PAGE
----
Then they looked for a way to arrest him because they knew he had spoken the parable against them. But they were afraid of the crowd; so they left him and went away.
And they were seeking to seize Him, and yet they feared the people, for they understood that He spoke the parable against them. And so they left Him and went away.
The Jewish leaders wanted to arrest him for using this illustration because they realized he was pointing at them––they were the wicked farmers in his story. But they were afraid to touch him because of the crowds. So they left him and went away.
They wanted to lynch him then and there but, intimidated by public opinion, held back. They knew the story was about them. They got away from there as fast as they could.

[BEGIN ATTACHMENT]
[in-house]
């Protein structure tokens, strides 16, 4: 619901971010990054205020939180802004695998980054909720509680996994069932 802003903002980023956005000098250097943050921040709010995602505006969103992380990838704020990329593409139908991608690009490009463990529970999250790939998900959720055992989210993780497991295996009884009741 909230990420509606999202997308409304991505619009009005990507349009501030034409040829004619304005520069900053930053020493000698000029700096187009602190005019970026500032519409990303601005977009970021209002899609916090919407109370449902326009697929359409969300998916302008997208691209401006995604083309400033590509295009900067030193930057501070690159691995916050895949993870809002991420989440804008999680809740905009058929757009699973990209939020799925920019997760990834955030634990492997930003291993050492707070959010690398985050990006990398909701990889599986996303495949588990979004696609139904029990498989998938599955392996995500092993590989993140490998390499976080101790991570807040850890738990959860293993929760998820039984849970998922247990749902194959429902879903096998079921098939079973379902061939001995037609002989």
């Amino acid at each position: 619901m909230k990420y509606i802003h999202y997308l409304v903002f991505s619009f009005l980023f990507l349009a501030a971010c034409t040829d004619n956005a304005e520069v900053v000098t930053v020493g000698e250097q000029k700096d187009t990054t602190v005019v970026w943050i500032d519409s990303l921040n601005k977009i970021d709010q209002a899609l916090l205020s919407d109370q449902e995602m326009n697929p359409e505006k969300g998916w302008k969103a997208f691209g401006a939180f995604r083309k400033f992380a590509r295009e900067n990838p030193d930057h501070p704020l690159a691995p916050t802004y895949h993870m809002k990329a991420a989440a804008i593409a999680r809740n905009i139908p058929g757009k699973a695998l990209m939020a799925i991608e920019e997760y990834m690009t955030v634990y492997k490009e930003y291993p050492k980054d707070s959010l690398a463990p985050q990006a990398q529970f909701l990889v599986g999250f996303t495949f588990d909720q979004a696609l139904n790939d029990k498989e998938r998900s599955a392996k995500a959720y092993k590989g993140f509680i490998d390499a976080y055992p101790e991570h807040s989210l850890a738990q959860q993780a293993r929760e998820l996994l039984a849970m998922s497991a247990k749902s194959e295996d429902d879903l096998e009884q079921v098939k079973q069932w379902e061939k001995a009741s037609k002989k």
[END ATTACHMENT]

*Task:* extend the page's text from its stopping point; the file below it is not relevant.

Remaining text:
And they made attempts to take him; but they were in fear of the people, because they saw that the story was against them; and they went away from him.
When they realized that he had told this parable against them, they wanted to arrest him, but they feared the crowd. So they left him and went away.
And they sought to lay hands on Him, but feared the multitude, for they knew He had spoken the parable against them. So they left Him and went away.
|NET © [draft] ITL|
|NET © Notes||
1 tn Here καί (kai) has been translated as “now” to introduce a somewhat parenthetical remark by the author.
2 tn Here καί (kai) has been translated as “so” to indicate the implied result of previous action(s) in the narrative.
3 sn The point of the parable in Mark 12:1-12 is that the leaders of the nation have been rejected by God and the vineyard (v. 9, referring to the nation and its privileged status) will be taken from them and given to others (an allusion to the Gentiles).